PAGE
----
VA's 'Patton' parody finds defenders

The Veterans Affairs Department’s training film might not be an unreasonable thing to spend a few thousand dollars on, said several FCW readers commenting on a recent article.

VA is under investigation for two training conferences held in Florida in 2011, but the video – one of the items cited by members of Congress as an example of waste – quickly found some defenders.

“The artificial furor over this conference video gives us even more evidence (as if we needed it), that any investigation can go too far," wrote Richard Warren at the Environmental Protection Agency. “This video sets a professional tone and is presented in a manner that is both efficient and memorable. The quality of the videography, lighting, sound and editing were professional throughout and the cost was far from unreasonable for the likely effects it caused, as part of a much larger investment in time -- all of which appears to have been very mission-focused.”

VA reportedly spent about $52,000 to make the video, which featured an actor parodying a scene from the movie “Patton” intercut with other material. Reps. Jeff Miller (R-Fla.) and Bob Filner (D-Calif.) – the chairman and ranking member of the Committee on Veterans Affairs – led the charge to criticize it.

“I think the congressman is looking for something to outraged about,” wrote Al Saxon, senior vice president of sales and marketing at Vision Technologies. “The video was targeted at VA personnel, and having watched it, was an effective tool used to build morale and focus attention on their mission. I think Reps. Miller and Filner need to focus on the important tasks, not find petty excuses to get their names in the press.”

And an anonymous commenter had a recommendation: “Perhaps Congress should put into law that all federal training materials not contain any creative, engaging, inspiring or otherwise interesting content.”

About the Author

Technology journalist Michael Hardy is a former FCW editor.

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Reader comments

Fri, Aug 24, 2012

When I saw the article yesterday, I didn't understand the furor over the $52K spent on the film, when the real issue seemed to be the $millions being spent on extravagant conferences.

Fri, Aug 24, 2012

In response to Ms. Frasier: The VA has over 200,000 people working for them. Let's assume after the cost of materials, time, and man hours that this paper memo distributed to each worker to sign cost 25 cents a sheet (This would be cheap considering my company pays nearly 75 cents for marketing flyers). 200,000 x $.25 = $50,000 with no lasting impact beyond a huge stack of paper to be scanned & recycled (at an additional cost). Let's focus on REAL issues such as how much money did congress waste on this investigation which no one will care about next week when the next hot topic comes along?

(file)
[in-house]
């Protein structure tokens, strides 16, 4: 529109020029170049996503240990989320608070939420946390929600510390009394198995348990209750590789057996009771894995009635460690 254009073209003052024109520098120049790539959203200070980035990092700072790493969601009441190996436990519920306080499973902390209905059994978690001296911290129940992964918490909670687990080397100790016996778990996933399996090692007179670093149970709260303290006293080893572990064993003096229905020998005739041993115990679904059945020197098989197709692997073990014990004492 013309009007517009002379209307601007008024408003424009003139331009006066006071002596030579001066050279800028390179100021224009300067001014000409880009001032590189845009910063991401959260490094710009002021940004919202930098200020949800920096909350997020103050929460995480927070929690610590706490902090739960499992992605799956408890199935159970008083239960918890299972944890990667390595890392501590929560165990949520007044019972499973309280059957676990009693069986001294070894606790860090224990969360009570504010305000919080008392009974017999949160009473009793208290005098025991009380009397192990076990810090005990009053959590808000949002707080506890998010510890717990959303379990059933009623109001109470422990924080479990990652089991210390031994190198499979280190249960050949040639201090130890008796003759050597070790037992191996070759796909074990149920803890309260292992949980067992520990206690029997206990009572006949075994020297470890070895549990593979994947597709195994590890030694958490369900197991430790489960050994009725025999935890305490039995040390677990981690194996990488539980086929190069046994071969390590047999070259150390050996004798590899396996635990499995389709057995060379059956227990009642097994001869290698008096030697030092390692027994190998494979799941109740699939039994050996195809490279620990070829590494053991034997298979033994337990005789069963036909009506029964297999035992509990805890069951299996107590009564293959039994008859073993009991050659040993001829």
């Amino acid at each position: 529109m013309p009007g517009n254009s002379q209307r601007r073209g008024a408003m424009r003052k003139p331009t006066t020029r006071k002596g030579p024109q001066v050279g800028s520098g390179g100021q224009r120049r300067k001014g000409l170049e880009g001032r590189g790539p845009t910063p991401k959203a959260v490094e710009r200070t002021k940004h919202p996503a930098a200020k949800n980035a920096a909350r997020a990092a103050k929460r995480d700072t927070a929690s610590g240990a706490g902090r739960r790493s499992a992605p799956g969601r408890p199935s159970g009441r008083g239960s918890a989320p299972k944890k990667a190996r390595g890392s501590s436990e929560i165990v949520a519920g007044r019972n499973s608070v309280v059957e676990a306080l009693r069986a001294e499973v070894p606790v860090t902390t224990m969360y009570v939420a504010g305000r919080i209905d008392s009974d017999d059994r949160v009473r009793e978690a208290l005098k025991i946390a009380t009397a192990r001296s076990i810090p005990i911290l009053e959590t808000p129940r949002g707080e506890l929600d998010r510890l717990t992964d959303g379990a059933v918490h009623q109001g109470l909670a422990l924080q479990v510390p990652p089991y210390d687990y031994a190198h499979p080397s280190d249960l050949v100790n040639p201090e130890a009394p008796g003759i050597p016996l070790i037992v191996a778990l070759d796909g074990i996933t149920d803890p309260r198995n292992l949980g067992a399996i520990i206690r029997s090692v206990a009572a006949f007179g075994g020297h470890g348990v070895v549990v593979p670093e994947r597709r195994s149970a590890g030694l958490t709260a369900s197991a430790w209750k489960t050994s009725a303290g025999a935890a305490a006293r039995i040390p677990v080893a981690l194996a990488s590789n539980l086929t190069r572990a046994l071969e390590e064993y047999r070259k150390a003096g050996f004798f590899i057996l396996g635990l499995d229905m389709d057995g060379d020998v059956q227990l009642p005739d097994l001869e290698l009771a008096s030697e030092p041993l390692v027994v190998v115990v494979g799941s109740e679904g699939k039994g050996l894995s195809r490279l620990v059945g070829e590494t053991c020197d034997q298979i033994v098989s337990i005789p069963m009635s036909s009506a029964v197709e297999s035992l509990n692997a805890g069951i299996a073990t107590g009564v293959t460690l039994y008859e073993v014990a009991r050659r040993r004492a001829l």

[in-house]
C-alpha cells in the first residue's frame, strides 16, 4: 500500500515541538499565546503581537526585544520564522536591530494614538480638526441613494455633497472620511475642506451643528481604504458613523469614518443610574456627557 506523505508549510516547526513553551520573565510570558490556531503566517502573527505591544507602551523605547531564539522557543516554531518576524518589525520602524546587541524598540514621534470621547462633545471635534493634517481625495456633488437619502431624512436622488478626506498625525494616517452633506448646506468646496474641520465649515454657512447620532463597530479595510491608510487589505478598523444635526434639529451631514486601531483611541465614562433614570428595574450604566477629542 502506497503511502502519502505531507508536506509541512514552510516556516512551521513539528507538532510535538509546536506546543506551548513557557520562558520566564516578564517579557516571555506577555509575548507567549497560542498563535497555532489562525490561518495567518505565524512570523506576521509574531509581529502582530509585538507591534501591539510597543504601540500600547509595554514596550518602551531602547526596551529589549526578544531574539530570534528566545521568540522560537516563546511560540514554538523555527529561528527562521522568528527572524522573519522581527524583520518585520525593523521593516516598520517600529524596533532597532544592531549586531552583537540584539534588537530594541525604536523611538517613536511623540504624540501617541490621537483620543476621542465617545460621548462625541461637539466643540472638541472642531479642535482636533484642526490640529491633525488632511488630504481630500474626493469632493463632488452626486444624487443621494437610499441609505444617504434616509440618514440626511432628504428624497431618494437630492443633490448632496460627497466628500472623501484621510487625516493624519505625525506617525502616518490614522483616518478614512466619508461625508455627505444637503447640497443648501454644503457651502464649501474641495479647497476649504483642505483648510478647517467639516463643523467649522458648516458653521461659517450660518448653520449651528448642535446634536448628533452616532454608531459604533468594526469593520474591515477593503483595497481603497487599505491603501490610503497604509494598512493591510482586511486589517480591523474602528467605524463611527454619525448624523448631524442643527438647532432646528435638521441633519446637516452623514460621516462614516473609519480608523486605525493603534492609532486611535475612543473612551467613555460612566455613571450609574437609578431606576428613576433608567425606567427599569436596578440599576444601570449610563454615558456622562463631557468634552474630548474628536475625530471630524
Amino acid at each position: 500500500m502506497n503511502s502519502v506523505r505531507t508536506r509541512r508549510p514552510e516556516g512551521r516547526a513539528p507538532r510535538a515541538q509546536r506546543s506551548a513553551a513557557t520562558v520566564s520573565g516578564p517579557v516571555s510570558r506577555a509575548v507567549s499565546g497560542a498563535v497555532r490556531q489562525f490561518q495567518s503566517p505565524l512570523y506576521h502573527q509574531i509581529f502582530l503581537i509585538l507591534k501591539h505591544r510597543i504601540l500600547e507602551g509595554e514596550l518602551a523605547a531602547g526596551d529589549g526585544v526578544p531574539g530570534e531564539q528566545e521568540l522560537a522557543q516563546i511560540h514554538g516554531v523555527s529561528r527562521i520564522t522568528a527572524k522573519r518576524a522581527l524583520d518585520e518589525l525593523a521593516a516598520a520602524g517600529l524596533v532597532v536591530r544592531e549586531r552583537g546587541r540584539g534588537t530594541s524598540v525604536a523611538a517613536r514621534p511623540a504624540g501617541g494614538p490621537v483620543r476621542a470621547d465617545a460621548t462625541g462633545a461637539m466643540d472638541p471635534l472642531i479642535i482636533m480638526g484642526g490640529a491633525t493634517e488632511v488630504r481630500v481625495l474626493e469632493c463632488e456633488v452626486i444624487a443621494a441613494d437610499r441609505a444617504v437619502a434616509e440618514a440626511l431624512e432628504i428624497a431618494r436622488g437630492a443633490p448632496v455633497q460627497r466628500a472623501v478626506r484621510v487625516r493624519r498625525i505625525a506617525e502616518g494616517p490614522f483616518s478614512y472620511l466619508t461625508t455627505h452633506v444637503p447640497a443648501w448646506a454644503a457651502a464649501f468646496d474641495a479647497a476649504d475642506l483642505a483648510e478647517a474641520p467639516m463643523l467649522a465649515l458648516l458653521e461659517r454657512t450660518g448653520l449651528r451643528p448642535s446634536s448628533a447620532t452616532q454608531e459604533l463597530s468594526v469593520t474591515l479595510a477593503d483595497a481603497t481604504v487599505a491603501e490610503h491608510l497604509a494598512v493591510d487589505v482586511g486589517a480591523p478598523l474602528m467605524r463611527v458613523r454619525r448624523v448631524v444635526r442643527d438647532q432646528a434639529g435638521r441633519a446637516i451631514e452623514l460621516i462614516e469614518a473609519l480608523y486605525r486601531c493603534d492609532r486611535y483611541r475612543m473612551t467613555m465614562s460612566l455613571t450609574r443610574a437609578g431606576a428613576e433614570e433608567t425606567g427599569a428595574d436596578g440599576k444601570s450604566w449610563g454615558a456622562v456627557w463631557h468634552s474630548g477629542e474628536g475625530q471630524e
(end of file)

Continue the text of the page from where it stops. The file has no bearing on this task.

Fri, Aug 24, 2012 OldCIO DC

We really do not have the money to keep dismissing these things as fine for political reasons. Everytime one comes up, a political party tries to demonize anyone speaking against the waste when we know it is happening thousands of times each day in government. Until we get some honor and integrity back in our leadership, we will continue to decline.

Thu, Aug 23, 2012

This just in: Unnamed sources have confirmed Sean Hannity has been hired by the House of Representatives as a high level consultant "to assure that outrage is effectively managed and appropriately distributed to the press." The hire quells concern by some Members that their outrage has not gotten the attention it deserves because "other yahoos are stepping on my air time."

Thu, Aug 23, 2012 Sue Frasier Albany NY

Of course, the obvious question here that any layperson would ask, let alone use veterans who are trapped in poverty while the VA disability claims system spins it's wheels on nonsense IS: "Why does the agency have to take on such over the top production style materials just to make a point, that management of days gone by, could accomplish by simply circulating a directive memo and making everyone initial it??" The VA has lost it's way in first hiring the most UNQUALIFIED people for the jobs they sit in, and then turning around and taking on the funding and budget size of an all out university system to "TRAIN" this ship of fools into a working system. The premise itself is Dumb, and all they really need to do to cut costs here is to raise the hiring and qualifications standards of personnel and leave the university-level burden of in house "training" to the colleges where it belongs. ---- Sue Frasier, Army 1970, national veterans activist.

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